Jason Van Dyke, the Chicago police officer accused of killing 17-year old Laquan McDonald, is out of jail.
He was released this afternoon after posting bail. A Cook County judge set bond for Van Dyke at $1.5 million.
Brandis Friedman was in the courtroom. She joins us with more.
“When you see the video alone, it does not seem like a justifiable shooting. But as I've said, there are certain things that I know that nobody else knows.”
Though bond is set at $1.5 million, it's what's called a D-bond, meaning he only has to post 10 percent of that amount–$150,000–to be released.
Van Dyke left Cook County jail this afternoon, around 5:15 p.m.
The police union put out a call to off-duty officers to be on hand outside the jail to be sure he made it to his car safely.
Just a couple of hours before his release, Van Dyke, in a department of corrections uniform, appeared before Judge Donald Panarese Jr. under heavy guard, with several sheriff’s deputies and corrections officers around him.
Last week, Van Dyke was denied bond until the judge had a chance to watch the dash-cam video of Laquan McDonald being shot.
He did watch it in the courtroom today on a prosecutor's laptop before saying that he's not there to determine guilt, and that the defendant does have a presumption of innocence until proven guilty.
After the hearing, Van Dyke's attorney Dan Herbert–a former police officer himself–told reporters that although his client is very scared about the consequences he's facing, and concerned for his wife and kids, he is prepared for a long fight.
"When you see the video alone, it does not seem like a justifiable shooting," said Herbert. "But as I've said, there are certain things that I know that, quite frankly, nobody else knows. I'm not going to share that information but as I said, I evaluated this case to determine whether or not it was a case that I was going to take. After evaluating it, speaking with my client, speaking with experts in the field, I came to the conclusion that it's a case that is absolutely defensible."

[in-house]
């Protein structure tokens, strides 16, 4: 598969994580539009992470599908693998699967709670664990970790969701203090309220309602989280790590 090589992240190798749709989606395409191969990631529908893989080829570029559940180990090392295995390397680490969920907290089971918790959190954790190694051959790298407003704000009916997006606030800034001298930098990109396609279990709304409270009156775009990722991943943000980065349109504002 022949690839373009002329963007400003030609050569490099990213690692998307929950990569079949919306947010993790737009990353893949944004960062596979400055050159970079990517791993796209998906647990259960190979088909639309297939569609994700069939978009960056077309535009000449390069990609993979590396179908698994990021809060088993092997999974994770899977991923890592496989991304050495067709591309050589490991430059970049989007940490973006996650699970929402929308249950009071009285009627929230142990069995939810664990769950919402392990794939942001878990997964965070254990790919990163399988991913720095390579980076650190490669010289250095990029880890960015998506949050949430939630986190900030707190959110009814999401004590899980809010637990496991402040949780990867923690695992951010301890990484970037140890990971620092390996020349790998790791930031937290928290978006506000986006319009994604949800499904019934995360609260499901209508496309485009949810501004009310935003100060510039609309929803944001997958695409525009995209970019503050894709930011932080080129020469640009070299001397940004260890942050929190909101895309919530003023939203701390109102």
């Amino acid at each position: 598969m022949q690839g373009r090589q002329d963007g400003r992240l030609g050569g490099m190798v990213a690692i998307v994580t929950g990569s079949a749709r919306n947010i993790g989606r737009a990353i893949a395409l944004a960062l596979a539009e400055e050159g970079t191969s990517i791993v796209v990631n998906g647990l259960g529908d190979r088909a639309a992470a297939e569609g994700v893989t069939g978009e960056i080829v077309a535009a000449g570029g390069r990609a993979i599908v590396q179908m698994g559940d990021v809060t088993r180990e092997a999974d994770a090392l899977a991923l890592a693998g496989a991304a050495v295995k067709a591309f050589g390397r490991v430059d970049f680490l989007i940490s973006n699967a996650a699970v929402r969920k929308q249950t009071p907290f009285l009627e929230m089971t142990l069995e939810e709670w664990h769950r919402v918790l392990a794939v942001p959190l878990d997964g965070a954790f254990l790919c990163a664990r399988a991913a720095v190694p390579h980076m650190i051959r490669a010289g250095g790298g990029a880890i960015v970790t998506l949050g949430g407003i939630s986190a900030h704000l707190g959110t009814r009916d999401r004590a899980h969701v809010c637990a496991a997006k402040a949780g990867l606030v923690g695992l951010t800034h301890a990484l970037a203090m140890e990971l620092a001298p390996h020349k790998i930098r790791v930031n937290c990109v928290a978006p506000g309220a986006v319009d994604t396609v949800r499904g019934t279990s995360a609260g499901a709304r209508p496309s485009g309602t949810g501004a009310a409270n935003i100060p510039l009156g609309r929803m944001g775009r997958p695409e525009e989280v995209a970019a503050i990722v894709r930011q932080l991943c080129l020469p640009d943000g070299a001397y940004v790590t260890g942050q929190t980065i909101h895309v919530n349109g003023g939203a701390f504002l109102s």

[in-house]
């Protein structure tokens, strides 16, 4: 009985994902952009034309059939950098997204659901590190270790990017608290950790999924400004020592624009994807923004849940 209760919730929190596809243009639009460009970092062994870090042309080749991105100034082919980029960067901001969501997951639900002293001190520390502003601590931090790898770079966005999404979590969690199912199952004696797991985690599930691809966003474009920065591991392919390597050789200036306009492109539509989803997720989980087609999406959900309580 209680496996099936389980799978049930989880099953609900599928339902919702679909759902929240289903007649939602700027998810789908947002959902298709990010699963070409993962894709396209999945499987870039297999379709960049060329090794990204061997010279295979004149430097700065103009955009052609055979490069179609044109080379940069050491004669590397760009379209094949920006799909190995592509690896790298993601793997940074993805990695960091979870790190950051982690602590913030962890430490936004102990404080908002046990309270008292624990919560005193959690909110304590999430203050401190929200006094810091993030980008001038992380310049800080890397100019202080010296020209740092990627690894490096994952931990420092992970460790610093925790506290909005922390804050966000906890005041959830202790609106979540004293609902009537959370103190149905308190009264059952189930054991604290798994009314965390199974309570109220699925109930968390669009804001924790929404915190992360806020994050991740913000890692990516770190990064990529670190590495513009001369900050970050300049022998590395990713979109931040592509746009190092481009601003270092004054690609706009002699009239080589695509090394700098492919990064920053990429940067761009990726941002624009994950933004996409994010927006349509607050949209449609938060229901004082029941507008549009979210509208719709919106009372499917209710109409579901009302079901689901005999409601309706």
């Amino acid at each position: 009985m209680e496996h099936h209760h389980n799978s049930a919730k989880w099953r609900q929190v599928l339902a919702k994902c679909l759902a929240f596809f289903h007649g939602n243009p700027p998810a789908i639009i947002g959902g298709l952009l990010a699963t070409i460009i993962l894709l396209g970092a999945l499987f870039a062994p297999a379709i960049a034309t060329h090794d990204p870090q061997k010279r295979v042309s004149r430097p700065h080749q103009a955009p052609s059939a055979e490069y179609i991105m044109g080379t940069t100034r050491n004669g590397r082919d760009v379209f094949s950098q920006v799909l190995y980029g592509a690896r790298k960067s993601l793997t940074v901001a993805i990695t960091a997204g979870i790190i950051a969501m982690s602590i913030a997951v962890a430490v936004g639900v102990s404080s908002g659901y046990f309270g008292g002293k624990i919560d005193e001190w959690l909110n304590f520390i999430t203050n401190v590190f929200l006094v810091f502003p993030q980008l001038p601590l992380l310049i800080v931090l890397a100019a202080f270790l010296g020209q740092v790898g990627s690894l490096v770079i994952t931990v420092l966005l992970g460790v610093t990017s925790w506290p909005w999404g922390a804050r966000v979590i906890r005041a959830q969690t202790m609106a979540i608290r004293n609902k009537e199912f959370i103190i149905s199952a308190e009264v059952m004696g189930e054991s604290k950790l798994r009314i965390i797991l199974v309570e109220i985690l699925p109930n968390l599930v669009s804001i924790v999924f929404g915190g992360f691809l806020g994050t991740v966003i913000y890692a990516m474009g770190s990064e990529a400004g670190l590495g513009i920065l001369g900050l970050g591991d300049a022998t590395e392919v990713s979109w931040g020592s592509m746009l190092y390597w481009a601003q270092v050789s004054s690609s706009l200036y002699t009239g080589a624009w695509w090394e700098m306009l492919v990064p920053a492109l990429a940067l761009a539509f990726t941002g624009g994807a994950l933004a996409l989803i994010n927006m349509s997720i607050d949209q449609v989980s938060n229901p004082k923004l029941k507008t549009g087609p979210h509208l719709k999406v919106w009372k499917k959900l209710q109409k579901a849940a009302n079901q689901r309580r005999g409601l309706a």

Meanwhile, the outside of the courthouse was considerably quieter today, compared to most days last week when there were protesters and demonstrators outside.
Another hearing in this case is scheduled for Dec. 18.
Van Dyke's attorney says raising bail money is up to Van Dyke and his family.
The police union did set up a fund to help them raise money but the union itself does not contribute money for bail.
Local president Dean Angelo said, though he's encouraged the union has done what it can to support Van Dyke and his family, he couldn't say how much money they've raised.
About the video, Angelo wouldn't say whether he thought Van Dyke's actions were justified, saying that he believes the cop went into his training mode, taking action that he believed was necessary at the time.
"We don't get a Officer Van Dyke view of that incident," said Angelo. "These are questions and answers that I believe will come out in the courtroom. There is a moment when the individual with the knife squares his shoulders to the officer, and I believe–without the sound–I believe that's when the shooting begins. That is a circumstance that we have to find out from the individual officer, from Officer Van Dyke."
Angelo went on to say he's concerned for Van Dyke's safety, and he says he's also concerned about the case last week where activist Malcolm London was charged with assaulting an officer during demonstrations. Those charges were later dropped.
Angelo says that situation is unprecedented, and he thinks those charges should be reinstated.
Find all "Chicago Tonight" stories on the shooting of 17-year-old Laquan McDonald.